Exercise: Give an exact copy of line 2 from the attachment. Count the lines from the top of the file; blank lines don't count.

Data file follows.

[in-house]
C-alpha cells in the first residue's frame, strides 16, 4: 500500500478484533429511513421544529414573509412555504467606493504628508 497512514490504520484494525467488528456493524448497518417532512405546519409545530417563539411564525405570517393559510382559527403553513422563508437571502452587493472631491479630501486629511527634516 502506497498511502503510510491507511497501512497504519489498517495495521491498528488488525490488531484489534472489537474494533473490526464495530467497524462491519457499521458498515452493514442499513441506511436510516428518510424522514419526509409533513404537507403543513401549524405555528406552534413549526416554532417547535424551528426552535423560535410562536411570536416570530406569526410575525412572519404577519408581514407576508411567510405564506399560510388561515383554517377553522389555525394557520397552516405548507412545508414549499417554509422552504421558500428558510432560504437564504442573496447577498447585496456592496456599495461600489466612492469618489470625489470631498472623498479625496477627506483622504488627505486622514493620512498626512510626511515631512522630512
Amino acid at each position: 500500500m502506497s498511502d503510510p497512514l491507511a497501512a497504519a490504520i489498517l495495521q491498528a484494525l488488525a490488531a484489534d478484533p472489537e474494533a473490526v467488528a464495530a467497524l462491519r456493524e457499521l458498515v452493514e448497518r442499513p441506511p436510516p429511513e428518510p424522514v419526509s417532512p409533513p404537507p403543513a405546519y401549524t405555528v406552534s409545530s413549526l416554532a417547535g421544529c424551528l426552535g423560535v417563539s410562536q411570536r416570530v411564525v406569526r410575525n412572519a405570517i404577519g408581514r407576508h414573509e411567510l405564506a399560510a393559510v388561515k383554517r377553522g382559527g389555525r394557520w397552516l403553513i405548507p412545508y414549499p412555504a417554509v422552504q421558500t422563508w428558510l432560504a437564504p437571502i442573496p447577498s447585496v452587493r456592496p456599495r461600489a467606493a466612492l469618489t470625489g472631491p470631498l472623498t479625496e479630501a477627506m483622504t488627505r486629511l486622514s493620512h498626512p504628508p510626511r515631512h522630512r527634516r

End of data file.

C-alpha cells in the first residue's frame, strides 16, 4: 500500500478484533429511513421544529414573509412555504467606493504628508 497512514490504520484494525467488528456493524448497518417532512405546519409545530417563539411564525405570517393559510382559527403553513422563508437571502452587493472631491479630501486629511527634516 502506497498511502503510510491507511497501512497504519489498517495495521491498528488488525490488531484489534472489537474494533473490526464495530467497524462491519457499521458498515452493514442499513441506511436510516428518510424522514419526509409533513404537507403543513401549524405555528406552534413549526416554532417547535424551528426552535423560535410562536411570536416570530406569526410575525412572519404577519408581514407576508411567510405564506399560510388561515383554517377553522389555525394557520397552516405548507412545508414549499417554509422552504421558500428558510432560504437564504442573496447577498447585496456592496456599495461600489466612492469618489470625489470631498472623498479625496477627506483622504488627505486622514493620512498626512510626511515631512522630512